Feverish activity

Revenues are down about $25,000 at the registry in Belknap County, where the drop in mortgage fees has been largely offset by sales of new properties.

“Our document count is down, but the transactions are very sizable,” said Registrar of Deeds Rachel Normandin. “We’re seeing nice healthy transfers, as opposed to one refinancing after another, which we were seeing at this time last year.”

Several large developments in the lakeside communities of Laconia and Meredith have sparked a surge in the sale of high-priced real estate, she said.

“The tourist industry and second homes make such a difference in my registry,” said Normandin, who has seen her share of real estate booms and busts during her 35 years in the registrar’s office. But she recalls seeing nothing like the feverish mortgage activity of the past couple of years.

“It has been unbelievable,” she said. “A normal day for us would be 100 to 125 documents. During the recent period, it was not unusual for us to do 230, 240 documents a day.”

“I guess the only way to describe it here is in the book-and-page notes,” said Joel Dupuis, registrar for Grafton County. The books of recorded mortgages are each about 1,000 pages long, he said. “There were days we would go through an entire book and start a new one. Most of that was refinancing,” he said.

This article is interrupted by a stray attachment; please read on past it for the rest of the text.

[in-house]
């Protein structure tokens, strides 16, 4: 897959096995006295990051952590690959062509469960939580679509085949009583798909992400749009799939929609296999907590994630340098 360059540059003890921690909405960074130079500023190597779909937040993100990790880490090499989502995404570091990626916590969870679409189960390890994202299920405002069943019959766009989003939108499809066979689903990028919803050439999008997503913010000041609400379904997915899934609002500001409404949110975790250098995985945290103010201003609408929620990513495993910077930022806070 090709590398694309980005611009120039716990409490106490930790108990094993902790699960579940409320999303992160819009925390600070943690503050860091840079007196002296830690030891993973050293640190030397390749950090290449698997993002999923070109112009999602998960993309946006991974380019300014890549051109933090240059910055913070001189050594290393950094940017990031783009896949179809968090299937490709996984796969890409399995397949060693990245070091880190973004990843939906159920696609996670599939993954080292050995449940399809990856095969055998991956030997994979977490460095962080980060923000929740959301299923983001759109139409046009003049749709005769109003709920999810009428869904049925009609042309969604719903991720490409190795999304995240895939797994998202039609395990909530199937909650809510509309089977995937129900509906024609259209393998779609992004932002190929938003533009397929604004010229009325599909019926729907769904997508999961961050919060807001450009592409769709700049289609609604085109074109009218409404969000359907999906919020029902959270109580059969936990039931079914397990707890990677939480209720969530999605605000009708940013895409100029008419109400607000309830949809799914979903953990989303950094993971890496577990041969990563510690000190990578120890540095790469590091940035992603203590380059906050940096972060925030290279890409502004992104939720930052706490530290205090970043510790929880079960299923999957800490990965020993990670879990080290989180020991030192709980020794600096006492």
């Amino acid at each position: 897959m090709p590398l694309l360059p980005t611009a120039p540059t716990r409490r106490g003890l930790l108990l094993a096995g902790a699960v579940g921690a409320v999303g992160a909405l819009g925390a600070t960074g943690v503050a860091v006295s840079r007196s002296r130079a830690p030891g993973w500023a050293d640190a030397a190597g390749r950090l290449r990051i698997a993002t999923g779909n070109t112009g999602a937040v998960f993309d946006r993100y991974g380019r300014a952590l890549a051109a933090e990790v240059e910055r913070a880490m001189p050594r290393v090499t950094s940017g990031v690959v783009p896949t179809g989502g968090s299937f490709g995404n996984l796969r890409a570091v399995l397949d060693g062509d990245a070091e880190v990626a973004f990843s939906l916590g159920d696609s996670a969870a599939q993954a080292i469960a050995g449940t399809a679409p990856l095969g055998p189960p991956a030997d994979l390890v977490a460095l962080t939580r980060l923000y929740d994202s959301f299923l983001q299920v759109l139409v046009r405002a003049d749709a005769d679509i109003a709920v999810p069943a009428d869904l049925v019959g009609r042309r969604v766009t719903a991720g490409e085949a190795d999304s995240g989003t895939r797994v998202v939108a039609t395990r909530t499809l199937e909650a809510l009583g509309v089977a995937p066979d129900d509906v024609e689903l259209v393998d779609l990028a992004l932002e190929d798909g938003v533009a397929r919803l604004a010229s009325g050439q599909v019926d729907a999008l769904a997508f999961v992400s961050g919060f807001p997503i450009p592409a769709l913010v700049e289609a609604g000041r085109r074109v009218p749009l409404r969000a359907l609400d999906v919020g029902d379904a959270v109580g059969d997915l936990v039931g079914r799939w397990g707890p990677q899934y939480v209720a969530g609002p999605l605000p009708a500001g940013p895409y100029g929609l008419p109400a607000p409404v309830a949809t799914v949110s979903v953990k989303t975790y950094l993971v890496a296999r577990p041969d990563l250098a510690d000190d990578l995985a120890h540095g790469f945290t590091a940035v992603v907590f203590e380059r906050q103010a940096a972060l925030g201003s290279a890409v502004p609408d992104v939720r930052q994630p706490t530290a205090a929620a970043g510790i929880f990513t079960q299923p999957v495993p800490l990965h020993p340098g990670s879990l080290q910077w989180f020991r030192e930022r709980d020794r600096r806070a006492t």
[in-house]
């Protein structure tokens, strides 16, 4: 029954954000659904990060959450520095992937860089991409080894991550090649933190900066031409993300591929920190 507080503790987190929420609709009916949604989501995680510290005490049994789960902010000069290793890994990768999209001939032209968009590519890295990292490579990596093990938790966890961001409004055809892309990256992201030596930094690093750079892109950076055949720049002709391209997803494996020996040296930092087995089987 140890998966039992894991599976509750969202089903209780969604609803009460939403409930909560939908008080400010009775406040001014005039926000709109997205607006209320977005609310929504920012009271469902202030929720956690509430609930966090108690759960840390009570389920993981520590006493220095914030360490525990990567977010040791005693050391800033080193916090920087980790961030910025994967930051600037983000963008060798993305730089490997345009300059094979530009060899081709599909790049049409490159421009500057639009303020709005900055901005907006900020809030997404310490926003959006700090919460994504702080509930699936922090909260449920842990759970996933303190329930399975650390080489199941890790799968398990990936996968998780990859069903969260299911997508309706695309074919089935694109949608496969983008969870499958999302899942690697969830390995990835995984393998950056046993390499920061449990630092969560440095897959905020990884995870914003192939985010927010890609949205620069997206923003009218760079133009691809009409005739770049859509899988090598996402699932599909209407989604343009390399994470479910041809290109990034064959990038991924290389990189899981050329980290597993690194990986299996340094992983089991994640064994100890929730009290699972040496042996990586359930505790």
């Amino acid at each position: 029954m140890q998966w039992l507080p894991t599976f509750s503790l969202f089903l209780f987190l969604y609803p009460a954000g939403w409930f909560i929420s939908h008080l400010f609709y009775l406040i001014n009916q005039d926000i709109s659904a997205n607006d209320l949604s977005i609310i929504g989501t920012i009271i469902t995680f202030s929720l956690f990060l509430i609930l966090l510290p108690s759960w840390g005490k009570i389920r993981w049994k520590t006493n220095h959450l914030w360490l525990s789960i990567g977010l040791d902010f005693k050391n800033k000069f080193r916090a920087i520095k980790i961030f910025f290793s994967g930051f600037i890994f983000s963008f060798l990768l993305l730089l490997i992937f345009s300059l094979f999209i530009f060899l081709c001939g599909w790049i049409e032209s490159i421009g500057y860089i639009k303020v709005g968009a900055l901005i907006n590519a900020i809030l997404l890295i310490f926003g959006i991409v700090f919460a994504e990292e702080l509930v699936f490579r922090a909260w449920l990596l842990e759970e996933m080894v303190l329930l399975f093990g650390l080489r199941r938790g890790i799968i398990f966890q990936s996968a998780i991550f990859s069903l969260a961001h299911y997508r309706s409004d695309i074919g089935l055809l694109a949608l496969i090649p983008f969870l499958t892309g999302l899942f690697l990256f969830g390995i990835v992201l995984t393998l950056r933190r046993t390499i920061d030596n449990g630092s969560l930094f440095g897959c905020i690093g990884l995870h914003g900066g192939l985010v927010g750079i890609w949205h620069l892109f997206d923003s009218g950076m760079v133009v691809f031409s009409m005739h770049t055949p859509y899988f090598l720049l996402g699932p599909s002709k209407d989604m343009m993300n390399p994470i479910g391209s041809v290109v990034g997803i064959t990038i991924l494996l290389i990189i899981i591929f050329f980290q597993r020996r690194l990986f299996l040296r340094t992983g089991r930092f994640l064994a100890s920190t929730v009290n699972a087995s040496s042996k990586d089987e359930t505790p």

The Grafton Registry took in $505,810 in July through October in the current fiscal year, compared to $588,417 for the same period last year, he said.

“We’ll exceed $1 million,” Dupuis said, though the county will not, in all likelihood, enjoy the windfall of a year ago, when the registry office took in $1.5 million in gross revenue, leaving the county with $1 million after expenses. Leo Lessard, registrar for Strafford County, also notes that 2003 was extraordinary and that the current volume of business and revenue at the registry of deeds only seems slow by comparison.

“This year will be the second-largest year ever, and if it weren’t for last year, we’d be pretty happy with what we’re doing now,” said Lessard, who reports about a 25 percent drop in mortgage refinancing and a 2 percent reduction in the volume of real estate sales. He expects revenues to come in at about $1.7 million for the current year, compared to just under $2 million last year.

Though the number of sales in the southern part of the county, in communities like Dover, Durham and Lee, have dropped slightly, demand is moving north, where increased sales and rising property values have helped boost revenues.

“In towns like Milton, Farmington, Middleton, New Durham, you’re looking at houses in the $300,000 to $350,000 range,” said Lessard. “Ten years ago, you could buy those houses for $125,000 to $140,000. It started in the southern part of the state and it’s working its way north.”

Industry shakeout?